3 Strategies for Managing Your Home in the Winter

Energy Savings

3 Strategies for Managing Your Home in the Winter

There are 2 key factors that disrupt home energy usage and personal habits during the winter months. The first is the colder weather. Improperly managing your home during the winter months may result in devastating consequences, including bursting water pipes, ice dams, and window condensation that causes mildew and sill rot.

While battling the cold tends to consume most of our attention when preparing for Jack Frost, the other factor to consider is that there is less sunlight available to provide natural lighting in your home, leading to more energy usage from electric lighting. Ready your home for winter and lower your energy costs with these 3 simple, inexpensive strategies.

 

1.  Insulate Your Home

There are many places where homes lose heat. The most significant areas are known collectively as the “Thermal Envelope,” composed of the combined surface of the floor, walls, and roof of your house. While this can make up approximately 50-60% of your heat loss, there is little the average homeowner can do to address this since the insulation of these areas was professionally installed and is mostly hidden.

Still, if you do have access to the attic or a basement and find exposed rafters, it is relatively inexpensive and simple to install fiberglass insulation or an eco-friendly alternative made from wool, hemp, recycled denim or soy.

There are even simpler areas that can be insulated, such as door thresholds and windows. These areas are in every home and are often associated with significant drafts that suck heat right out of a home. Using foam weather-stripping around exterior door frames, installing a door draft-guard at the bottom, and treating windows with plastic barrier insulation are very low-cost mitigation strategies. Storm doors and windows are also a great tool to provide an extra barrier of thermal protection and should be installed for the season.

While not commonly found in all homes, fireplace chimneys and built-in air conditioning units may also contribute to heat loss. For an infrequently used fireplace, a flue blocker may be a good solution as it is a tighter seal than the closed flue and is hidden from view. Another option is a fireplace blanket that hangs around the exterior of the fireplace to reduce updraft. If you happen to have one or more air conditioner units installed in the wall of your house, you might want to consider getting a custom cloth cover that slips over the front or back.

 

2. Turn Off the Lights

It may seem a bit obvious, but, more often than not, people forget to turn off lights after leaving a room during the winter months. This is especially an issue after Daylight Savings Time ends and it gets dark before most people get home from work. You run inside, turn on the lights to grab a snack, and rush back out for the evening’s activities – leaving random lights on all over the home.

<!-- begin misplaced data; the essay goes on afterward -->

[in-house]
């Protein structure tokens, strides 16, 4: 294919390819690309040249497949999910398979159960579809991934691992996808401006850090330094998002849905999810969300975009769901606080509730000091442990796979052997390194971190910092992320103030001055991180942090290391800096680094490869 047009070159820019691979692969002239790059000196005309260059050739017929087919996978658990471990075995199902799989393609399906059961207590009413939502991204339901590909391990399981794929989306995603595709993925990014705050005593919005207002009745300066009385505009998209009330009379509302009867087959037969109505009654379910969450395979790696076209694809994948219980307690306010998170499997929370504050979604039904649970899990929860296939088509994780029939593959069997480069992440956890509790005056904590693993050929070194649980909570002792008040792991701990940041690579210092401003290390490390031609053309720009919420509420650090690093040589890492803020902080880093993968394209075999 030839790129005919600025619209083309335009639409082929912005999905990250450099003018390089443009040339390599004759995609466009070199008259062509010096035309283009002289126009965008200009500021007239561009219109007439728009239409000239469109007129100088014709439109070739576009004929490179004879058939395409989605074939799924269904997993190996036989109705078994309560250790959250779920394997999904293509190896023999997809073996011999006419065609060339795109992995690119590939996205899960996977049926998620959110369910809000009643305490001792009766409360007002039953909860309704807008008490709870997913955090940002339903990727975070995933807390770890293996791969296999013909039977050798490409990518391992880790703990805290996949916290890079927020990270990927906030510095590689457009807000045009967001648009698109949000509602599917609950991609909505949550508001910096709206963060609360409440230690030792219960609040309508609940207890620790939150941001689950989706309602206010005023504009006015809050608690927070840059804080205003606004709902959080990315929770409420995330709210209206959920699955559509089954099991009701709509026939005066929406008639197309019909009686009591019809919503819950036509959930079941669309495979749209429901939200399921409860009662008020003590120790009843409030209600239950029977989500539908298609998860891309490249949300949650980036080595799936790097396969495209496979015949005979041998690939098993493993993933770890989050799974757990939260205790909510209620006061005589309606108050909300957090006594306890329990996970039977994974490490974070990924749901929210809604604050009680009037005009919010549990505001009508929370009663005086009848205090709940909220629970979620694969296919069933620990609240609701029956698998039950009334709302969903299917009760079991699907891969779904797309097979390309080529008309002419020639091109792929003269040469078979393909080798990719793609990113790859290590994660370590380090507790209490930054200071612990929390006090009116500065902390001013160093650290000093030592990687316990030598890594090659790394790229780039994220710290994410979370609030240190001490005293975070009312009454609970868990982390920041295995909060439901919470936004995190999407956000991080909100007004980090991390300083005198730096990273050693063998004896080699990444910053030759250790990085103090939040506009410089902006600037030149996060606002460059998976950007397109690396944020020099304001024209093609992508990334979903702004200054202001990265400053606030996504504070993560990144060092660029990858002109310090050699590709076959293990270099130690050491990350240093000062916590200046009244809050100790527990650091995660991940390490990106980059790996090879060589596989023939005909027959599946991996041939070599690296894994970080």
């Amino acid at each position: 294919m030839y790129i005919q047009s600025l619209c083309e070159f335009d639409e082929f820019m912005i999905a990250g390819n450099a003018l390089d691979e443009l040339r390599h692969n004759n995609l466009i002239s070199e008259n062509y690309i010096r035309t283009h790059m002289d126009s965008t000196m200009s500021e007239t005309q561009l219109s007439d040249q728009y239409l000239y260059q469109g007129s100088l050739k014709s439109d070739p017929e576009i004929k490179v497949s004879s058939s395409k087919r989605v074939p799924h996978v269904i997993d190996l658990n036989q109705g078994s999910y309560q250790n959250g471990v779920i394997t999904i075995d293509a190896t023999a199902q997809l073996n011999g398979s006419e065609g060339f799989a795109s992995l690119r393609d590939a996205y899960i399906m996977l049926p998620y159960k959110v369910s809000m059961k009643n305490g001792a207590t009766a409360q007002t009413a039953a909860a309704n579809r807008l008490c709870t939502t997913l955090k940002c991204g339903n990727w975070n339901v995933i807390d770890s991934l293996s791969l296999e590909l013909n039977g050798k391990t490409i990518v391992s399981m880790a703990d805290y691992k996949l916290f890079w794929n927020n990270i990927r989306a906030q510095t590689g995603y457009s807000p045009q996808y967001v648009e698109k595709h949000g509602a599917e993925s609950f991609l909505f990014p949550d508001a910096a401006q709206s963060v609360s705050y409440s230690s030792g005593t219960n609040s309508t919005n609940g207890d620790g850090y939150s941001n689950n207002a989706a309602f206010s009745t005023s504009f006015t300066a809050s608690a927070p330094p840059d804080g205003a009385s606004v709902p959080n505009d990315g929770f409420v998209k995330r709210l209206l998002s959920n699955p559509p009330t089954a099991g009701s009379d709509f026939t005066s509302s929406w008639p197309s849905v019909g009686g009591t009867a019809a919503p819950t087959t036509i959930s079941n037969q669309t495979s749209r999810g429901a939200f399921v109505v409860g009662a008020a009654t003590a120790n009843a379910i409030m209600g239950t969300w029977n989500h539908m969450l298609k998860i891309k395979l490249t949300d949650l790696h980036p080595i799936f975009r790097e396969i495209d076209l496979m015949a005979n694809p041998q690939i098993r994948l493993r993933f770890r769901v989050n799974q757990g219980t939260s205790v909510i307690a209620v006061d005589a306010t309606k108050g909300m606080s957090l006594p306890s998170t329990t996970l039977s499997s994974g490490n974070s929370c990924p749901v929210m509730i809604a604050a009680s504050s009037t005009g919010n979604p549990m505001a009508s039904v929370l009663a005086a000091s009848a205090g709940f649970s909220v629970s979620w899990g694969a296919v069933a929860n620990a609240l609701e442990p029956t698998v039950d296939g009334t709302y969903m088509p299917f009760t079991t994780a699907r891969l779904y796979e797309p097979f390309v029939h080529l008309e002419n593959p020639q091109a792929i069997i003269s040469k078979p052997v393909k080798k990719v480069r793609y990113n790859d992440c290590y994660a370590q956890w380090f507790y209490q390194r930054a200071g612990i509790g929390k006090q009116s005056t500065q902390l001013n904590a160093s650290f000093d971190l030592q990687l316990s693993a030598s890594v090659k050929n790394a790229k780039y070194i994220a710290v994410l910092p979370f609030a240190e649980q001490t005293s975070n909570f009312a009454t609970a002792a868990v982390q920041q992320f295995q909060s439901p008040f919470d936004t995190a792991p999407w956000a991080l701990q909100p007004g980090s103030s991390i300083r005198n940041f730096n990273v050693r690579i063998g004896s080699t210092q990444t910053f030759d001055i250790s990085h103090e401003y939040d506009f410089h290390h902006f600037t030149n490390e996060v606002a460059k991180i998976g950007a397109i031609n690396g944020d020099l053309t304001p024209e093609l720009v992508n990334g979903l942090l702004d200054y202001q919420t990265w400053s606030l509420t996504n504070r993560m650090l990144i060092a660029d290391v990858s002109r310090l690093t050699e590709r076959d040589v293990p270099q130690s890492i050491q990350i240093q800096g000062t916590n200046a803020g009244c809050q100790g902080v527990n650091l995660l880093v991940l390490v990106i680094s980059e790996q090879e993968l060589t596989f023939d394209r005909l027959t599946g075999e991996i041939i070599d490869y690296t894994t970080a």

Often it is children’s bedrooms that remain lit, which is understandable considering they aren’t paying the electricity bill! Try posting a sticker on the light switch or hanging a sign on the door to remind kids (and yourself) to turn lights off when leaving the room. Winter is also a good time of year to look into energy-saving LED lights. LED bulb technology is advancing quickly, which is helping the price of residential LED bulbs drop rapidly. While more expensive than incandescent, halogen, and compact fluorescent bulbs, LED bulbs offer longer life and more efficiency.

 

3. Use Programmable Thermostats

Thermostatic controllers have been available for decades, but maybe yours is decades old! Upgrading to a modern thermostat is usually an intermediate-level DIY project and well worth the investment. The U.S. Department of Energy asserts that “you can save as much as 10% a year on heating by simply turning your thermostat back 7-10°F for 8 hours a day from its normal setting.” So why not automate this so you don’t have to think about it?

In addition to modern digital thermostats, the past decade has seen a boom in “Smart Home” technologies that not only provide control over many household appliances, but can allow advanced automation and remote control via the internet. Some of these systems are elaborate and costly to retrofit in an older home, but coupling some simple, affordable technologies such as WiFi-connected “smart” outlets and light bulbs with a Google Home, Amazon Echo, or similar device can give you access to lights or appliances through a smartphone app – allowing you unfettered control from almost anywhere.